A young boy grew up on a large wheat farm and he was out in the paddock with his grandfather one summer just before harvest. They were talking about the threat of fire which was always present that time of the year. The boy’s grandfather told him to always carry a box of matches with him when he was out in the fields. He said that if a fire came and he couldn’t escape, he should start another fire around him, let it burn a little and then stand right in the centre of the burnt patch. The grandfather explained to the boy: ‘You will be safe there, because fire cannot pass where fire has already been.’

When we believe into Jesus Christ – completely emerging our whole lives into Jesus by faith – we believe into the only place in the universe where the fire of God’s judgement has already passed. Let’s make no mistake about it, the Bible tells us that there is a terrible judgement coming upon the earth. The holiness and purity of God will one day burn against all unholiness and impurity. Our God is an all-consuming fire. In Jesus Christ you have already been burnt – the fire of God has consumed all that is not holy. Let’s look at Hebrews 10:10-14.

“And by that will, we have been made holy through the sacrifice of the body of Jesus Christ once for all.

How holy do you want to be? Being holy isn’t watching everything you think, say and do, trying your hardest to be like Jesus. This verse says that you have been madeholy – it is something that has been given you by God. Holiness is a gift from God.

“Day after day every priest stands and performs his religious duties; again and again he offers the same sacrifices, which can never take away sins. But when this priest (Jesus Christ) had offered for all time one sacrifice for sins, he sat down at the right hand of God.”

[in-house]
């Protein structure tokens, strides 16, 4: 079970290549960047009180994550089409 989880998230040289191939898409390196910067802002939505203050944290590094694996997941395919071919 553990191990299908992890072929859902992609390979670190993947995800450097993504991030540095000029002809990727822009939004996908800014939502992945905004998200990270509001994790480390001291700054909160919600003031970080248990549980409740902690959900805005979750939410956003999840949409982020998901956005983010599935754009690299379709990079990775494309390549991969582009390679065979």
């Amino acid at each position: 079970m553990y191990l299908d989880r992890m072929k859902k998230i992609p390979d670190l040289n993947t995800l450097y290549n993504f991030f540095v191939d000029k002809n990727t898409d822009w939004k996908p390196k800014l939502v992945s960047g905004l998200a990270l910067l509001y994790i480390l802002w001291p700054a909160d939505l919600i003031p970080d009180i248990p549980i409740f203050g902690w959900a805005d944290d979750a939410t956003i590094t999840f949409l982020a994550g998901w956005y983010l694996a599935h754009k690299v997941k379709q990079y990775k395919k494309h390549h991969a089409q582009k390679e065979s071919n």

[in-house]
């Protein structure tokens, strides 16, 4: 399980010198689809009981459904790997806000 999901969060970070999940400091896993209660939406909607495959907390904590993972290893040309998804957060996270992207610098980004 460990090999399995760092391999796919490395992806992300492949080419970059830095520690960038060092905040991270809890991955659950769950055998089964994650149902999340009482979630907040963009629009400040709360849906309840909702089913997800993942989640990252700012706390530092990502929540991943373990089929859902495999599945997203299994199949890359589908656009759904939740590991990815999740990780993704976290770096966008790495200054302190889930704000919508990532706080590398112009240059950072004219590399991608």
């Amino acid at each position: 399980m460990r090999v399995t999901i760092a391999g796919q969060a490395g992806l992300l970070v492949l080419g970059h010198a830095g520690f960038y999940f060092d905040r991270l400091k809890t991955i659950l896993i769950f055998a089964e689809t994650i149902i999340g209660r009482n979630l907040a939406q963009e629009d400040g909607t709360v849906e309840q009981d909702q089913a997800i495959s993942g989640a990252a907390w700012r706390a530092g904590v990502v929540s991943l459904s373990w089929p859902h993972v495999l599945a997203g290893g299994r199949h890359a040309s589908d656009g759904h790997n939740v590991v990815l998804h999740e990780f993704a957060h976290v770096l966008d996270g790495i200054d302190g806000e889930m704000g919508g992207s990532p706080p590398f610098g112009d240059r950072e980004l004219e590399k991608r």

Why did Jesus sit down? Because the job was finished! The priests who operated within the Jewish sacrificial system never sat down because their job was never done – there was always more sin to be atoned for.  But Jesus, after this one sacrifice … sat down ..

… Since that time he waits for his enemies to be made his footstool, because by one sacrifice he has made perfect forever those who are being made holy.” (Hebrews 10:10-14)

Jesus has, once and for all time, made perfect; made holy; pronounced right, true and just, those who believe. Those who walk in this reality are now being purified and made holy in their own experience. Holiness is a gift – it has been pronounced and it has been given to you. In the New Testament there isn’t a choice between holiness and sin in that sense. Are you a sinner? Yes. Are you holy? Yes. In God’s sight, you are completely holy because of what Jesus did for you. So out of good common sense, you step into that life and you experience more and more of the life that is yours in Christ, and act out more and more of the reality that is already there in God’s eyes. You step by faith into the holiness that has been declared – once and for all time. When you understand that in God’s sight you have been made perfect, you are far less inclined to sin. When the love of God, as seen in the death of Jesus, really gets a hold of your heart and you realise that He died to make you holy – then repentance and holiness will ooze out of you! Sin will no longer attract you! God has said you are holy. It’s a divine decree. When that truth sinks in, then your need to justify or defend yourself, or get angry with those who cross you, disappears. It is a waste of emotional and physical energy. God has declared you holy and blameless in Christ. What more can there be?